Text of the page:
The names, for example, are neither overtly funny (remember Caduta Massi in Amis's Money?) or blatantly meaningful (as in John Self). So our apathetic, self-pitying narrator is called Doug Down; he is haunted by a paranoid woman calling herself Lucia de Londres and his best mate (whose ex-girlfriend he eventually shags) is a soi-disant comedian called Andy Cipolin. The ex-girlfriend herself is Annis, which turns out to be a nickname derived from her favourite sexual practice. No prizes for guessing what that is (in Amis's London Fields, Nicola Six was similarly inclined). "Most girls like it," Annis tells Doug, "though they prefer not to admit it."
John McKenzie's Are You Boys Cyclists? (Serpent's Tail, pounds 8.99) is more critical of male fantasies; which is not to say they're not on offer. "Don't worry," Matt, the narrator, reassures the reader: "This book isn't going to miss being part of the wank industry if I can help it." It is, you'll gather, a self-referential book, mixing a narrative about boxing, drugs, unemployment and sex in the Edinburgh of 1977 with musings on writing and reading books. Matt isn't far wrong when he describes it as "a cross between Charles Bukowski, Henry Miller, Jeanette Winterson and Kurt Vonnegut".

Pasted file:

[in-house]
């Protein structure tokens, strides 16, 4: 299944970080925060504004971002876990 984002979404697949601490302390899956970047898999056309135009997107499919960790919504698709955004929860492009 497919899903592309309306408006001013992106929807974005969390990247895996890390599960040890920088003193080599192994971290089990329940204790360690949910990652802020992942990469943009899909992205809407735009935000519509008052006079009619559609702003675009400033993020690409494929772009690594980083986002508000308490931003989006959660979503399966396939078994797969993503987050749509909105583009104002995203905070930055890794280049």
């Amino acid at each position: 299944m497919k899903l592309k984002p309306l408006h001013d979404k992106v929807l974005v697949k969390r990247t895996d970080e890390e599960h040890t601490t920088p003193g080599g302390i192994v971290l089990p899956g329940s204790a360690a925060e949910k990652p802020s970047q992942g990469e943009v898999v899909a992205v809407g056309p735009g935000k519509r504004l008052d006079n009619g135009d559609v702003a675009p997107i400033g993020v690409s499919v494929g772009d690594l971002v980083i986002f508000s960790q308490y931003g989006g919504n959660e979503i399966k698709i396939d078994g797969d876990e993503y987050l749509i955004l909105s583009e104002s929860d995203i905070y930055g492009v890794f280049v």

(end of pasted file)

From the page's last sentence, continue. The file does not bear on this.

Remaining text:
The climax arrives with twin orgies of violence and sex - intercut descriptions of a boxing match and a marathon sex session with Matt's best mate's ex, culminating in, um, a trip to the moon. It's hard to say if this is intended as male wish-fulfilment, or some sort of criticism. I'm not sure, either, whether this book is genuinely joyless and solipsistic or just pretending.
Mark Blackaby's Look What They've Done to the Blues (Gollancz, pounds 9.99) is straightforward wish fulfilment: the hero, Charlie (a professional thug who's been to university), combines a middle-class frame of reference with working-class credibility. He is good-looking, tough, clever, irresistible to women and destined to be hugely rich, if he can collect the proceeds from an old job - a task that provides the vestigial plot. Even with these advantages, he contrives to be one of life's losers (thankfully, or the book would be unbearably smug). It's his ex who gets shagged by his best mate, and he doesn't get the ultimate sexual treat but merely watches a video of somebody else doing it. Hardly elevating, but certainly entertaining. That's how boys like it.